Shivarees, Spin the Bottle, and Post Office

Posted by | February 5, 2013

If you’ve taken part in a shivaree and played post office and spin-the-bottle, chances are you’ve been around a half-century or more.

In fact, you’ve been around so long the anthropologists may come looking for you to get information about those fine old East Tennessee customs of courtship and marriage.

Joseph Andrew Nelson and Mary "Mollie" Jane Pratt, on their wedding day in 1898. Taken in front of White School, Shooks Gap, TN, where Joseph was a teacher.

Joseph Andrew Nelson and Mary “Mollie” Jane Pratt, on their wedding day in 1898. Taken in front of White School, Shooks Gap, TN, where Joseph was a teacher. They most likely were familiar with the courtship rituals discussed here.

Dr. Charles H. Faulkner, a UT anthropology professor, sent me a copy of a book called ‘Glimpses of Southern Appalachian Folk Culture.’  It is a memorial collection of term papers by students of the late Dr. Norbert Riedl. Before Bert Riedl died of a heart attack, he and his students were studying folk culture in the Southern mountains.

It has chapters on several subjects, but the one that got my attention first was Philip Conn’s piece on ‘Traditional Courtship and Marriage Customs in the Appalachian South.’

Philip talked with his elders in Hardin Valley, Shady Valley, Ocoee Birchwood, Tellico Plains, TN, and Damascus, VA. He came up with lots of courtin’ and marriage customs before most people had dates and went on honeymoons after the wedding. They walked home from church together, sat up together with dead neighbors. They met at candy-pullings and corn-huskings.

After all the candy was pulled or the corn shucked, the young folks played post office. (Girl in separate room would call a boy and say he had a letter. He’d go and kiss her.) Or they’d play spin-the-bottle. (Boy spins the bottle and kisses the girl whom it points when it comes to rest.)

When a couple married, they didn’t go on a honeymoon. Most went to live temporarily with the groom’s parents, or, less frequently, with the bride’s parents.

The young folks in the neighborhood gave them a shivaree, called a ‘serenade’ in some communities. Nearly always, the groom was given a rough ride on a fence rail, and the bride was carried around in a big zinc wash tub.

All this was good-natured fun. But, according to the findings of Philip Conn, people in some communities went farther. They would abduct the bride or groom or both and keep them awake and apart ‘until both became thoroughly disgusted with the institution of marriage…The common denominator of shivarees was a ransom given either in the form of money, food, or wine to buy peace and privacy.”

A girl usually married a boy of her own community. Young men of some communities helped enforce this custom by hiding in ambush and throwing rocks at any outsider who called on a neighborhood girl.

One of the superstitions concerning weddings was that a bride should not bathe on her wedding day, because if she gets her belly wet, her husband will be a drunkard. Another was that if the bride’s father tapped her lightly on the left cheek with an old shoe, it would bring good fortune to the marriage. The bride’s mama sometimes gave her a poke of wheat to make certain mama would have many grandchildren.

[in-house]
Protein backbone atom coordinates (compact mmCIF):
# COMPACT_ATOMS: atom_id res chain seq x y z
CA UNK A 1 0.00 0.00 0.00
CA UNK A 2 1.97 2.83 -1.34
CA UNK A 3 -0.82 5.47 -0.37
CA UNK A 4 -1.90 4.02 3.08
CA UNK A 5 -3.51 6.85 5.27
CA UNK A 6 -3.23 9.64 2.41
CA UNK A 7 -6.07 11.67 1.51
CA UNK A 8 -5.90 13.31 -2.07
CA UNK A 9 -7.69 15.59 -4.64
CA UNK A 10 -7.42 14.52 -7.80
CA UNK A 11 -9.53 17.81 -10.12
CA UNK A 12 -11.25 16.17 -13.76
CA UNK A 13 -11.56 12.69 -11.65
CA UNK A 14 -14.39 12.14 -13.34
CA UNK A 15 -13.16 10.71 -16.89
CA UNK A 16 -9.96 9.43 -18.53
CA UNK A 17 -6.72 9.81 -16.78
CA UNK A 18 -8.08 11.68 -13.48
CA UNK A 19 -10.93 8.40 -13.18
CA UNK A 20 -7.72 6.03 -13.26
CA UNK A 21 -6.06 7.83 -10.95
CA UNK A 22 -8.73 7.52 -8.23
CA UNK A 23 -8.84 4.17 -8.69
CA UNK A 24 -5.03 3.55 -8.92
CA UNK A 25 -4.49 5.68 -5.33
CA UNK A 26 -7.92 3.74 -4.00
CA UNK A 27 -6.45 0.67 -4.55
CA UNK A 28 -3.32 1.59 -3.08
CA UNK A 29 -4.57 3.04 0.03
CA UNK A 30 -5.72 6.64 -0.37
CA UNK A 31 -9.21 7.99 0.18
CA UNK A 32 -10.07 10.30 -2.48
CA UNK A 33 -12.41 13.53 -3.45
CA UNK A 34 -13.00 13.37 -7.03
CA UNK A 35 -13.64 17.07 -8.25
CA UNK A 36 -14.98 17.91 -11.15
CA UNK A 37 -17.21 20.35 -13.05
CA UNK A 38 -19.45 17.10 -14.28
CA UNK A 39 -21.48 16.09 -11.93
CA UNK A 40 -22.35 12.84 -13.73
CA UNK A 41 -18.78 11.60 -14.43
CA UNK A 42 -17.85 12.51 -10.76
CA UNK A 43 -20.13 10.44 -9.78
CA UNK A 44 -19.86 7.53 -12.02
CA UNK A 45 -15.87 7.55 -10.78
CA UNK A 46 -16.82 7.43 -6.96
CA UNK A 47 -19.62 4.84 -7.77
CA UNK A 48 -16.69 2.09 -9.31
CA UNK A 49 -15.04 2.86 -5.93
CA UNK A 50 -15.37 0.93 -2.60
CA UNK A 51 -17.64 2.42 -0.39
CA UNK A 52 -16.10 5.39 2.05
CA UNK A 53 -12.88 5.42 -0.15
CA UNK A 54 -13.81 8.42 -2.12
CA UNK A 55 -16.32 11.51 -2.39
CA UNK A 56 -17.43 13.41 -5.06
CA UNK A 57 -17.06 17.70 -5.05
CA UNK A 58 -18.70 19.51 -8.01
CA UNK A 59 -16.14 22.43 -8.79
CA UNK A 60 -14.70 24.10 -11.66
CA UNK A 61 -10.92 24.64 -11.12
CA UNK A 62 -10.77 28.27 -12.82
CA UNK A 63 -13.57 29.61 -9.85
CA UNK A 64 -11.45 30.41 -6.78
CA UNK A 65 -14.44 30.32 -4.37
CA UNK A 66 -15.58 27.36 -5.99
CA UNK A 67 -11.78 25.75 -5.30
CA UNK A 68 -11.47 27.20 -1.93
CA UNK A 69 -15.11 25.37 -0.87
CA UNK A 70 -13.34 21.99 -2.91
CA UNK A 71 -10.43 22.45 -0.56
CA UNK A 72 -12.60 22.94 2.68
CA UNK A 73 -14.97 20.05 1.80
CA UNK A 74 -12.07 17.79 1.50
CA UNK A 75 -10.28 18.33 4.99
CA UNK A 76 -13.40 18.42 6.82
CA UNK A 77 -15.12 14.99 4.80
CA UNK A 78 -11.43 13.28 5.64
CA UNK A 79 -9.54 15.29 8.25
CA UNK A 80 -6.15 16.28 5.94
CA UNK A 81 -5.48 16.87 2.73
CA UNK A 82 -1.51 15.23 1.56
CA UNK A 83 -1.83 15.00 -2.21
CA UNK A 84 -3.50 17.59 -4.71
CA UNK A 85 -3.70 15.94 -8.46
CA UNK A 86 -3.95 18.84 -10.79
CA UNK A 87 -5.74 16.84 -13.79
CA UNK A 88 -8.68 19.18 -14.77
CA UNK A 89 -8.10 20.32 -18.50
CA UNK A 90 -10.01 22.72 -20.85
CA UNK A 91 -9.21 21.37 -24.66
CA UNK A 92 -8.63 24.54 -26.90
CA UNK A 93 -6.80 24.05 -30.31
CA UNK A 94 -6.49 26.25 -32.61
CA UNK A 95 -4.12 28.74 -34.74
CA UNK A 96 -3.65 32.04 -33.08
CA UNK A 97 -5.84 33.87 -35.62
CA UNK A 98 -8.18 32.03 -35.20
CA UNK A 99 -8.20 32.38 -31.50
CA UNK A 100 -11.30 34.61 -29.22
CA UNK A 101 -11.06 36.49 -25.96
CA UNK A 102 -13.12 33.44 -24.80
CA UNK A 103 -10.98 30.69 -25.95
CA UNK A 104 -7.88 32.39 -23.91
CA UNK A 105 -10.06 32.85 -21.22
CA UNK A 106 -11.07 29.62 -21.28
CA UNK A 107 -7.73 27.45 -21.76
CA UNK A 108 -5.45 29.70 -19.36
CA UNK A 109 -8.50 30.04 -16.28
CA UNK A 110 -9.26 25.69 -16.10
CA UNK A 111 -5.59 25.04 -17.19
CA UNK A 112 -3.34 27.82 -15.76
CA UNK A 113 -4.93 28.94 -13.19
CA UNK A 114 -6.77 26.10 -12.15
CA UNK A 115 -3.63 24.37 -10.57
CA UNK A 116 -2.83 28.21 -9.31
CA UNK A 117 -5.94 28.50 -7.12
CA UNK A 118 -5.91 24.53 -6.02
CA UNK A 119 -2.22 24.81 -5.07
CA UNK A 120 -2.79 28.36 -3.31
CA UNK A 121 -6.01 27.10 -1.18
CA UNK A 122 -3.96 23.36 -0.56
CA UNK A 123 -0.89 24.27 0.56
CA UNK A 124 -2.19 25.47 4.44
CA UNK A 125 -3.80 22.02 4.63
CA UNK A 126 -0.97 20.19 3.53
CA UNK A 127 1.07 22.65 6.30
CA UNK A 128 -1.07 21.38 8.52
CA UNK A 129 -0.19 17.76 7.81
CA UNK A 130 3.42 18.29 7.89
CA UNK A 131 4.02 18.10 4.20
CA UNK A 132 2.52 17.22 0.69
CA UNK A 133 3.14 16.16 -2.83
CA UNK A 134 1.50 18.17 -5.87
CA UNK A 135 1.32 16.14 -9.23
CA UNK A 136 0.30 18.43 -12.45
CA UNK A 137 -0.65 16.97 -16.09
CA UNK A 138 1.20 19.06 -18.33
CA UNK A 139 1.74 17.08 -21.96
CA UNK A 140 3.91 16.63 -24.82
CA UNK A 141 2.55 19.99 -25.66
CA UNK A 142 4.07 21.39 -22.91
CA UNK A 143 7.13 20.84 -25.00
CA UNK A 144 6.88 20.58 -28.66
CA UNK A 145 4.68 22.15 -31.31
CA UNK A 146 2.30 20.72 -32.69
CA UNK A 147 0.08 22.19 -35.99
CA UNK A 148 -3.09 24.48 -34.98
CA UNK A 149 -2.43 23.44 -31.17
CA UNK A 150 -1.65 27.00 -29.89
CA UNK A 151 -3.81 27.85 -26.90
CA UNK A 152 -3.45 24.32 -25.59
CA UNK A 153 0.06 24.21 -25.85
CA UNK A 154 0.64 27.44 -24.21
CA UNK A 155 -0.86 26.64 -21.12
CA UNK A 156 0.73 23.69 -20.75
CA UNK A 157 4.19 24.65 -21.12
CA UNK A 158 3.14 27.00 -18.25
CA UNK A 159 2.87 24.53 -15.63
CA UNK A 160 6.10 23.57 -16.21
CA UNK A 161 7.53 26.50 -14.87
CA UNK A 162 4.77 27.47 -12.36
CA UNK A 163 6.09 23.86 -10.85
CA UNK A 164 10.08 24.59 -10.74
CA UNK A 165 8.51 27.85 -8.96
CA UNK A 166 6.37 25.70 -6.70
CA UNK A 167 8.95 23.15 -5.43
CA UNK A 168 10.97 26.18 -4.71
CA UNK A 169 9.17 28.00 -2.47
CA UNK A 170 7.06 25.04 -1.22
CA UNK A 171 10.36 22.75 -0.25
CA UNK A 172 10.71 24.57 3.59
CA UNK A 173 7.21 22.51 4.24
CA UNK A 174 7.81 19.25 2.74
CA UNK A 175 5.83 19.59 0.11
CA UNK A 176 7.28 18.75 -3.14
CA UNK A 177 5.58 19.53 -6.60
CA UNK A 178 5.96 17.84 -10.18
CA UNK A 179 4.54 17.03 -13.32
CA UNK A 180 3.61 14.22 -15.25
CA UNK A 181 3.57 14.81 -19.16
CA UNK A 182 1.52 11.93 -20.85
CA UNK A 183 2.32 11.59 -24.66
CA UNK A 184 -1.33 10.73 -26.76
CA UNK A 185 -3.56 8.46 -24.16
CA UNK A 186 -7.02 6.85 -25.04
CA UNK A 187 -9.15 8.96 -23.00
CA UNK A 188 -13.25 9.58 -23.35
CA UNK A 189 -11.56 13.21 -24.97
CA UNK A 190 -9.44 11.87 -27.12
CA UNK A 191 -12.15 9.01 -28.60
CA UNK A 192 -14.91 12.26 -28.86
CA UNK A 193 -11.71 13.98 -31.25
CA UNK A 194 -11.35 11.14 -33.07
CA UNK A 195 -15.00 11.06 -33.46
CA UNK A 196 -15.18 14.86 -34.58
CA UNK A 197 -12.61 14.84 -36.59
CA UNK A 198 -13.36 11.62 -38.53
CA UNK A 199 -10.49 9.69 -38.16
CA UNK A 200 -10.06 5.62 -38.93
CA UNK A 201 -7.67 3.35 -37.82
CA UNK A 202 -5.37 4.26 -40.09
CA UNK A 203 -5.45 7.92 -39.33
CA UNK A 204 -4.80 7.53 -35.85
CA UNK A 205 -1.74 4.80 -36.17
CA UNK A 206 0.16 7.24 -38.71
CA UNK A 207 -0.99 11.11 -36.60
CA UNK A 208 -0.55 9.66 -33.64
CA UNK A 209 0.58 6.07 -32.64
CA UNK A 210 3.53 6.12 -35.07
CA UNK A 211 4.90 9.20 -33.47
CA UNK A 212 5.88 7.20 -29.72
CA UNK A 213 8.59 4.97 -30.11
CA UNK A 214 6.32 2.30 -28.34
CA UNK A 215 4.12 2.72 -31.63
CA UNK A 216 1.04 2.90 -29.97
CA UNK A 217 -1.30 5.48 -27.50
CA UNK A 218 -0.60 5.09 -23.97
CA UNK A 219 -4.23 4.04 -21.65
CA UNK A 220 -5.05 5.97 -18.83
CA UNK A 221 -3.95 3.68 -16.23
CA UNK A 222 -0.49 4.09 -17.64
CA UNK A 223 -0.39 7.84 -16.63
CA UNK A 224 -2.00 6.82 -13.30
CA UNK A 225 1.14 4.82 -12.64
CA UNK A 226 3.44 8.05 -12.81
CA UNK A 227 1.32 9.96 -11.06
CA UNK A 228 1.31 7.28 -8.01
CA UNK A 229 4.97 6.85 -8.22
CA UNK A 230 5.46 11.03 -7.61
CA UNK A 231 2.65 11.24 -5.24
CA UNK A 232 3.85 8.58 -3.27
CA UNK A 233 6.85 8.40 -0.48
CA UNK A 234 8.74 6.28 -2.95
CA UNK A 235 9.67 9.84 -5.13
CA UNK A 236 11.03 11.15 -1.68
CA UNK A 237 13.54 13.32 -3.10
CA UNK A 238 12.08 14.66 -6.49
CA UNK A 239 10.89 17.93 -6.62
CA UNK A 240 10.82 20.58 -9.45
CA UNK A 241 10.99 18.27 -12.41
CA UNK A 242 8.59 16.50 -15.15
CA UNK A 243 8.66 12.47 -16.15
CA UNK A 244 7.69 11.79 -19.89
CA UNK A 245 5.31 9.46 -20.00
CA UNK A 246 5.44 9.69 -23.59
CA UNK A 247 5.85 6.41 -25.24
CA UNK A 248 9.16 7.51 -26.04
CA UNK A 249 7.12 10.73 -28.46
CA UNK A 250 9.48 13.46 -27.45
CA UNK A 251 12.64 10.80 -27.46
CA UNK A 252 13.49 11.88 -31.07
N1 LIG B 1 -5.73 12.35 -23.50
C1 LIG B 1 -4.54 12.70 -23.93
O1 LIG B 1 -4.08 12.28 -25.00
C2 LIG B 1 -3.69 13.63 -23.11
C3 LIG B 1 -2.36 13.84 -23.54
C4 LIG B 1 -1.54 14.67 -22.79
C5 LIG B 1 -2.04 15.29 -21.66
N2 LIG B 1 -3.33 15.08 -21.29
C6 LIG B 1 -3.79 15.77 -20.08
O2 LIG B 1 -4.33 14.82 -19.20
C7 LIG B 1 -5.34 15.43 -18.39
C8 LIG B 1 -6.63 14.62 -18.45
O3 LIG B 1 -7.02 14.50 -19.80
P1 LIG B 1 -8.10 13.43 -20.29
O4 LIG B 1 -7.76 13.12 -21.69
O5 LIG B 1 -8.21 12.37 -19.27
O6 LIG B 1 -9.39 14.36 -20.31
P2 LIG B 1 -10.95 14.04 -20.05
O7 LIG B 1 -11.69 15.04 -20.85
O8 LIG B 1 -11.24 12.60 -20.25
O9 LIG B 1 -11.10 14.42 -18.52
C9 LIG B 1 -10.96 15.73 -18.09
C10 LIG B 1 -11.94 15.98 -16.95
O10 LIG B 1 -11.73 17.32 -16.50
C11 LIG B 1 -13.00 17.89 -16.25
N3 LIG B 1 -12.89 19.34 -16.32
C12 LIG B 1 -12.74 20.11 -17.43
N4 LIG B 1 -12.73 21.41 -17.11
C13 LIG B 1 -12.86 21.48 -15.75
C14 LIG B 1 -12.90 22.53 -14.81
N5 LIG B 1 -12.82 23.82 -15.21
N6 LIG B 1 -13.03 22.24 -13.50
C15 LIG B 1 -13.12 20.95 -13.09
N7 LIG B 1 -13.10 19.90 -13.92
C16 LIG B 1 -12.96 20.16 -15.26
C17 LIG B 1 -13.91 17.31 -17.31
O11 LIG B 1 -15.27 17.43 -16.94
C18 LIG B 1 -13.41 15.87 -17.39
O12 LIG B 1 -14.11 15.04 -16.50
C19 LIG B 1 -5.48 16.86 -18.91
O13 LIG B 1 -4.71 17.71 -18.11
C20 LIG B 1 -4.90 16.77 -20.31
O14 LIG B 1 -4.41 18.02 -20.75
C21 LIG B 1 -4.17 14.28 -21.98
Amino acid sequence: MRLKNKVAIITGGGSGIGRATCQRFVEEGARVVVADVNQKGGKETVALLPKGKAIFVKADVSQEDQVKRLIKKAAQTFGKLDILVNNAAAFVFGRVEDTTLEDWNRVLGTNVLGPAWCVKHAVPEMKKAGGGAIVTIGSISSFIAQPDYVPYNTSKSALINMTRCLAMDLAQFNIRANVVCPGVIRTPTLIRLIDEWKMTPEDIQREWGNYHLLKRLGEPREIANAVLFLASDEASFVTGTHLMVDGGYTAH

Church weddings were rare back then. Lots of weddings were at the bride’s home, often outside in the yard if it were a spring wedding. Engagements were brief and sometimes not at all. When a boy and girl decided to get married, they wasted no time doing it. Without telling anybody, they sometimes went to a preacher or justice of the peace and got married.

But marrying at home was better. For it was considered good luck in some communities if the family cat was at the wedding.

Then there was the elopement, in which the boy ran off with the girl, usually against the wishes of her parents. ‘In cases of elopement, the ceremony was very simple, with the couple usually getting married in their everyday clothes,’ Mr. Conn wrote.

I can verify that. For I once drove the get-away car for an eloping couple. I think it must have been in the late 1930s that this young fellow came to my uncle’s general store in Mooresburg. I’d never seen him before. He wanted to borrow a car and a driver. My older cousin Bill was tending store and couldn’t go. So I took the fellow and Bill’s car.

He wore an old black hat, overalls, and a beard that must have escaped the razor for at least a week. I have seen people nearly as clean come off a day’s work with a threshing machine.

I drove him to within 100 yards of his intended’s home. He got out of the car and headed toward the house, He was bent over, hurrying, trying to make no noise. He looked like a fellow hurrying to get a shot at a deer about to move out of range.

Pretty soon, he came back with her. Both were hot, sweaty, excited. I took them to the nearest justice of the peace. The ceremony was very brief. And the groom never took off his hat.

 

Source: “Remember Shivarees and Spin-the-Bottle?,” from the column: Mountain Stories as told by Carson Brewer, Knoxville News-Sentinel, November 26, 1978

Carson Brewer  (1920-2003) attended Maryville College and the University of Tennessee. In 1945, he joined the Knoxville News-Sentinel staff. He began in the 1950s a weekly column, which expanded to three columns per week. Through this column, he supported local folklore and the region’s natural resources. He wrote several books on the Smokies and Tennessee, including “Valley So Wild: A Folk History” and “Hiking in the Great Smoky Mountains.”

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